Editor's Note: There is currently a great deal of overlap among thevarious subsections of this section (i.e., the subsections describing "operations","requests", "messages", "events", and soon). This will need to be dealt with as further glossary work is done,and further analysis of the Features Matrix entries takes place.
OODBTG Reference Model
See entry under 2.1 operations
OMG Core Object Model
See entry under 2.1 operations
OMG CORBA IDL
An object is an identifiable, encapsulated entity that provides oneor more services that can be requested by a client [CORBA Specification2.2.1 Objects].
Objects are instances of a type, and as such have state, behavior andidentity. All objects are of type Denotable_Object. An object can be mutable(instance of type "object") or immutable (instance of type "literal").The remainder of this note will use the term object to refer to mutableobjects.
Objects and literals can be atomic or structured. The identity of objectsis represented by OIDs; typically literals are identified by their value.Objects may also have meaningful name(s) in addition to identity (propertiesof objects include "has_name?" and "names").
An EXPRESS Entity type represents a class of real-world objects whichshare common properties. The instances of this data type then individuallyrepresent these real-world objects.
Management Information Model
A managed object is an abstraction of a physical or logical entityfor the purpose of management. It contains the specific information associatedwith the management of that physical or logical entity.
A managed object class defines the characteristics of a typeof physical or logical resource. Instances of a managed object class existto represent specific instances of a resource. Therefore, a managed objectis an instance of a managed object class. The terms "object"and "object instance" are synonymous.
One of the basic ideas behind the object extensions in SQL3 is that,in addition to the normal built-in types defined by SQL, user-defined typesmay also be defined. These types may be used in the same way as built-intypes. For example, columns in relational tables may be defined as takingvalues of user-defined types, as well as built-in types. A user-definedabstract data type (ADT) definition encapsulates attributes andoperations in a single entity. In SQL3, an abstract data type (ADT) isdefined by specifying a set of declarations of the stored attributes thatrepresent the value of the ADT, the operations that define the equalityand ordering relationships of the ADT, and the operations that define thebehavior (and any virtual attributes) of the ADT. Operations are implementedby procedures called routines. ADTs can also be defined as subtypesof other ADTs. A subtype inherits the structure and behavior of its supertypes(multiple inheritance is supported). Instances of ADTs can be persistentlystored in the database only by storing them in columns of tables.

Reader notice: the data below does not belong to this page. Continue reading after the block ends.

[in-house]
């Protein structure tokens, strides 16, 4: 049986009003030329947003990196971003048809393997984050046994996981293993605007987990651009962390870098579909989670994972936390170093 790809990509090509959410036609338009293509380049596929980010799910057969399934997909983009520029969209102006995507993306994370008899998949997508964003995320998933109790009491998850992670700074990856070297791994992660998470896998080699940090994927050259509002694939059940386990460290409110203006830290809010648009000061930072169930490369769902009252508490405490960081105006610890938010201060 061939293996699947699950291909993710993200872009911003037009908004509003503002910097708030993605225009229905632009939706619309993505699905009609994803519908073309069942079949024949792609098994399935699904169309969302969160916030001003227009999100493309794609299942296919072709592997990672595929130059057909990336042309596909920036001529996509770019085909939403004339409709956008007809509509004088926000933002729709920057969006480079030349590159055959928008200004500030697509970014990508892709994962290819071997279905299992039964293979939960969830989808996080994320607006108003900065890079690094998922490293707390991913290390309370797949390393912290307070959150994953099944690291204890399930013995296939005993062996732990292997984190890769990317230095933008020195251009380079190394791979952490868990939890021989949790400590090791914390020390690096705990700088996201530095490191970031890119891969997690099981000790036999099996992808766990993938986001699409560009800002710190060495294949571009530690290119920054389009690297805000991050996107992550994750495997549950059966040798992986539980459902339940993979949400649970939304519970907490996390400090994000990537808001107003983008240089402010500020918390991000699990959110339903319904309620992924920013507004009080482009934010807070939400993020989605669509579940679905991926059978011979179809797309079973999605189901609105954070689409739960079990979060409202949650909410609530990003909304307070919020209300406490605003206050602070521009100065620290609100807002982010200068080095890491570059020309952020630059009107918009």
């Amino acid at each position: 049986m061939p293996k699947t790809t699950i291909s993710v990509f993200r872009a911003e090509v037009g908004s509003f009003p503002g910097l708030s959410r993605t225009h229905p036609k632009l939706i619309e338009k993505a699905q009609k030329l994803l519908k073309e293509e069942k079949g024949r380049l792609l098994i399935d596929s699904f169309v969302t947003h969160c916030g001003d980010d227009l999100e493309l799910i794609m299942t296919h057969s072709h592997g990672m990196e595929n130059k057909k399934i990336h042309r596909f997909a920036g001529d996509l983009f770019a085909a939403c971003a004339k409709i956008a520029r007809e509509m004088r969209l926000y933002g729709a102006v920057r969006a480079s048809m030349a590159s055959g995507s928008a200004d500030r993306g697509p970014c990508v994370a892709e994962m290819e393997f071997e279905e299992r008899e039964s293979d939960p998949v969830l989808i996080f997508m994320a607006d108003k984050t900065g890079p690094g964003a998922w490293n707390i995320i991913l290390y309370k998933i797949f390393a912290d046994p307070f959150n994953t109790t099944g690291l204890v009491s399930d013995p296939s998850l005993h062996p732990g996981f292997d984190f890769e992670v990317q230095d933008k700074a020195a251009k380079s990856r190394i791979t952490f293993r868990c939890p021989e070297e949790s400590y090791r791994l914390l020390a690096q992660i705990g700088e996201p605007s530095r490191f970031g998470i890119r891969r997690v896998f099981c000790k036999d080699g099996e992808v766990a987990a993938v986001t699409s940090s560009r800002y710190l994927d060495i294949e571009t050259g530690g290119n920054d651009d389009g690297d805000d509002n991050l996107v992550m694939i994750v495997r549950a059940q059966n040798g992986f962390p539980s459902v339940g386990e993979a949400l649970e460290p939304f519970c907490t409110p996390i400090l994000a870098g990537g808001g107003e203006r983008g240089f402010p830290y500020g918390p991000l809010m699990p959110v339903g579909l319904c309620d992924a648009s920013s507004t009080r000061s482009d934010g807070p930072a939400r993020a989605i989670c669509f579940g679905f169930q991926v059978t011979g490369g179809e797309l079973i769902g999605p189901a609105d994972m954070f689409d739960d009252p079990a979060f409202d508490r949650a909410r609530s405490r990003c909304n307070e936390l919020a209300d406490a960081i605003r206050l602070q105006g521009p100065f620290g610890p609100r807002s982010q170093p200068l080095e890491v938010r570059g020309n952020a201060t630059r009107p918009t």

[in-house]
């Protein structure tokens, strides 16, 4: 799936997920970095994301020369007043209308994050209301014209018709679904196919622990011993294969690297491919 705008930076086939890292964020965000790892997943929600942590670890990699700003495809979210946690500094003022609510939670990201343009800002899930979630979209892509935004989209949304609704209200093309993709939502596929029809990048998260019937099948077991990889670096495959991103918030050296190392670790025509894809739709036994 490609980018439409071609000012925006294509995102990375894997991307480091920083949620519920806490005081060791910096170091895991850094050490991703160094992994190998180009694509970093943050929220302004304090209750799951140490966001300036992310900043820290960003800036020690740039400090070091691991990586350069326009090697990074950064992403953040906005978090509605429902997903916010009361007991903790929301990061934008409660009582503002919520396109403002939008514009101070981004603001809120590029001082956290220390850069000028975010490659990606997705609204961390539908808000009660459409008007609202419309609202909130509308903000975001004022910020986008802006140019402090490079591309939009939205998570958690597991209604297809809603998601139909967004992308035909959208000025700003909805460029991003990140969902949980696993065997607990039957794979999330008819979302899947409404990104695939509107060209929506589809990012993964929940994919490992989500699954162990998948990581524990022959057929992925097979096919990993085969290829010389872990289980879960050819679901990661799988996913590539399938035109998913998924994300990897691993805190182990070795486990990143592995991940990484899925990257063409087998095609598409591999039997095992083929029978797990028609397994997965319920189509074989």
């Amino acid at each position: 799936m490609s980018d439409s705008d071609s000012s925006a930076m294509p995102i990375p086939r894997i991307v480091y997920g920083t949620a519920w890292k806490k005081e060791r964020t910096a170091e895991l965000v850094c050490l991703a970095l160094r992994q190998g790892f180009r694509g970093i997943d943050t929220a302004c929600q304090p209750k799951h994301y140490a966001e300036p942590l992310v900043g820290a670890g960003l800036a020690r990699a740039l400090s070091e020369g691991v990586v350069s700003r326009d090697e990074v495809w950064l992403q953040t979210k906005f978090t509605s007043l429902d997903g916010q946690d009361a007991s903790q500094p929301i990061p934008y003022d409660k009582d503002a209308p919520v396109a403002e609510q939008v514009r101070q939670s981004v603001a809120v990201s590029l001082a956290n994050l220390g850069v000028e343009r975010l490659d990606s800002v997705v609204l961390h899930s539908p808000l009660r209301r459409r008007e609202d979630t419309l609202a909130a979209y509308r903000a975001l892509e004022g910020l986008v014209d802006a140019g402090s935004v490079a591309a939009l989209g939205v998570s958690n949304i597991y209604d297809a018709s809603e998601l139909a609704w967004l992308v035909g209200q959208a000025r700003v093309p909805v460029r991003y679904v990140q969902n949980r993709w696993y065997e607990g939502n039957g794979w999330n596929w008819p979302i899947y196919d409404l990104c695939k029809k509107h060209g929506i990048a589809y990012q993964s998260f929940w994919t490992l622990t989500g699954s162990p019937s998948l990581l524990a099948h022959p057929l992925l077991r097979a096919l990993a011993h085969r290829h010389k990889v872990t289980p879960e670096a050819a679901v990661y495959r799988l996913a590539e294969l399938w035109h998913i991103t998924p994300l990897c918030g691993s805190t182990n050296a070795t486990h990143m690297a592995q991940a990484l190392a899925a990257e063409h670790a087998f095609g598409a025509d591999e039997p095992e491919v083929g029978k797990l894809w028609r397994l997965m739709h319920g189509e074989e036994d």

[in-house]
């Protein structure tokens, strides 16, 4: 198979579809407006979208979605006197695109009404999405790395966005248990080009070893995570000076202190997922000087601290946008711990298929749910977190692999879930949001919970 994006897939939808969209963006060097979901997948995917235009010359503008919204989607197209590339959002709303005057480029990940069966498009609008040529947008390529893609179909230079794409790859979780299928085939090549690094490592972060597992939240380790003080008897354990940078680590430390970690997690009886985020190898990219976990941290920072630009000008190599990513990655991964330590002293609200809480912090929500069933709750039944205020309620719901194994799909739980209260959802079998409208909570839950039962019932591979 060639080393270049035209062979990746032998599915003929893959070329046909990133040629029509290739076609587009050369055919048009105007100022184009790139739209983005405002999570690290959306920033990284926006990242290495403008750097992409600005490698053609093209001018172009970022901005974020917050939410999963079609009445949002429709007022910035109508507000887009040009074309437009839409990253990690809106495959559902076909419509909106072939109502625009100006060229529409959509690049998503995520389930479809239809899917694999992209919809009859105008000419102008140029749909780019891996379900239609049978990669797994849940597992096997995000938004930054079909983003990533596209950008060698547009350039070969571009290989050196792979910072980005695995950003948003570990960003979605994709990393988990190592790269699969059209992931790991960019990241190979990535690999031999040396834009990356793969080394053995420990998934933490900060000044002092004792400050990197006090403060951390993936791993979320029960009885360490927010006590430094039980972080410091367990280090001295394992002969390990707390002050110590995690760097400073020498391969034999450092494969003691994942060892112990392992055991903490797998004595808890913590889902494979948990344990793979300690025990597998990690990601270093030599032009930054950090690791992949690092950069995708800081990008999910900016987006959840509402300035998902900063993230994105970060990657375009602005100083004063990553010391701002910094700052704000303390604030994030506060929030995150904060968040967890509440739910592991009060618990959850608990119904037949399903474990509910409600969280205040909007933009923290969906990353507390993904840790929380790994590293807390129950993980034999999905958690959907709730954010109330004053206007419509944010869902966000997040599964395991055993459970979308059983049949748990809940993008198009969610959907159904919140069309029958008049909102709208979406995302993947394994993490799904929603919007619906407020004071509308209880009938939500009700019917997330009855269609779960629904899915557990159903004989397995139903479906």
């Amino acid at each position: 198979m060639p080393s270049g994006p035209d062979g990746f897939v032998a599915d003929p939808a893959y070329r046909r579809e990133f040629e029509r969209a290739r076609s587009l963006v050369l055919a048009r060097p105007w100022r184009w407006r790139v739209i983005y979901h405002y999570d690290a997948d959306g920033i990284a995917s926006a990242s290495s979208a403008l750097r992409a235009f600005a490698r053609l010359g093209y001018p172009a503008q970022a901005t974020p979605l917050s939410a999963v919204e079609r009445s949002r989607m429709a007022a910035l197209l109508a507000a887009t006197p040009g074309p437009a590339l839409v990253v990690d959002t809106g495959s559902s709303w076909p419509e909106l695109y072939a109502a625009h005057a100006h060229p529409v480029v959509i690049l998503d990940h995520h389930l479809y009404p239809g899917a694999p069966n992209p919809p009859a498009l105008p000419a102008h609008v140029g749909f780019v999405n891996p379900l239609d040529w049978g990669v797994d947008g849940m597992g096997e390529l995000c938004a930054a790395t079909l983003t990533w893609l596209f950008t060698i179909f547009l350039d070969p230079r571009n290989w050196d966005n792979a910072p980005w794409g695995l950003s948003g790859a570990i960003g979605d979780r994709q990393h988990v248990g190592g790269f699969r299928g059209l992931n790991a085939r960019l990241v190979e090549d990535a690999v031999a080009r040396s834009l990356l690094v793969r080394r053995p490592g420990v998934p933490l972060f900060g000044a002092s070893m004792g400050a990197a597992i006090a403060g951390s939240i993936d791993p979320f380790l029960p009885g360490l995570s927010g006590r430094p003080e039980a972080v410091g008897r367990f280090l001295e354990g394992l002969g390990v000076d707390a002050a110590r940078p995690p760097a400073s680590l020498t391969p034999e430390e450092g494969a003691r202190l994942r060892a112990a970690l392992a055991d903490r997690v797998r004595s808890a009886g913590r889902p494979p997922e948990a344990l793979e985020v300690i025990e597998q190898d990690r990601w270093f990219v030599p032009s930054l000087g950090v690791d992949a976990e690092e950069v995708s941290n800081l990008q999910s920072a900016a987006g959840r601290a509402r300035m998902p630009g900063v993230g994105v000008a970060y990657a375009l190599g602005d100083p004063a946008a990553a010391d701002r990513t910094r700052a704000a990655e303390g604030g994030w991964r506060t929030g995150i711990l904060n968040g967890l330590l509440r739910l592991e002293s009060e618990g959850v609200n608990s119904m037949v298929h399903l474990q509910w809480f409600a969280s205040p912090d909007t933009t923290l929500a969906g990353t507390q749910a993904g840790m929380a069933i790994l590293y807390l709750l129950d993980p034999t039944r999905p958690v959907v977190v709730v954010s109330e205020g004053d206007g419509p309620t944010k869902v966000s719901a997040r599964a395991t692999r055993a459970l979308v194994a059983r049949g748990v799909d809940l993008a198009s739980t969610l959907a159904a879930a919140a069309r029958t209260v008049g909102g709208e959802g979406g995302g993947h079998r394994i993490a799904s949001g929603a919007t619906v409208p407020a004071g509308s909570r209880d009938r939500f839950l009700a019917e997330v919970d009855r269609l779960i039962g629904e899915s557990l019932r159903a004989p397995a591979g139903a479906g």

A row type is a sequence of field name/data type pairs resemblinga table definition. Two rows are type-equivalent if both have the samenumber of fields and every pair of fields in the same position have compatibletypes. The row type provides a data type that can represent the types ofrows in tables, so that complete rows can be stored in variables, passedas arguments to routines, and returned as return values from function invocations.This facility also allows columns in tables to contain row values. A namedrow type is a row type with a name assigned to it. A named row typeis effectively a user-defined data type with a non-encapsulated internalstructure (consisting of its fields). A named row type can be used to specifythe types of rows in table definitions. A named row type can also be usedto define a reference type. A value of the reference type definedfor a specific row type is a unique value which identifies a specific instanceof the row type within some (top level) database table. A reference typevalue can be stored in one table and used as a direct reference ("pointer")to a specific row in another table, just as an object identifier in otherobject models allows one object to directly reference another object. Thesame reference type value can be stored in multiple rows, thus allowingthe referenced row to be "shared" by those rows.
Tables have also been enhanced with a subtable facility. A tablecan be declared as a subtable of one or more supertables (it is then adirect subtable of these supertables), using an UNDER clause associatedwith the table definition. When a subtable is defined, the subtable inheritsevery column from its supertables, and may also define columns of its own.The subtable facility is completely independent from the ADT subtype facility.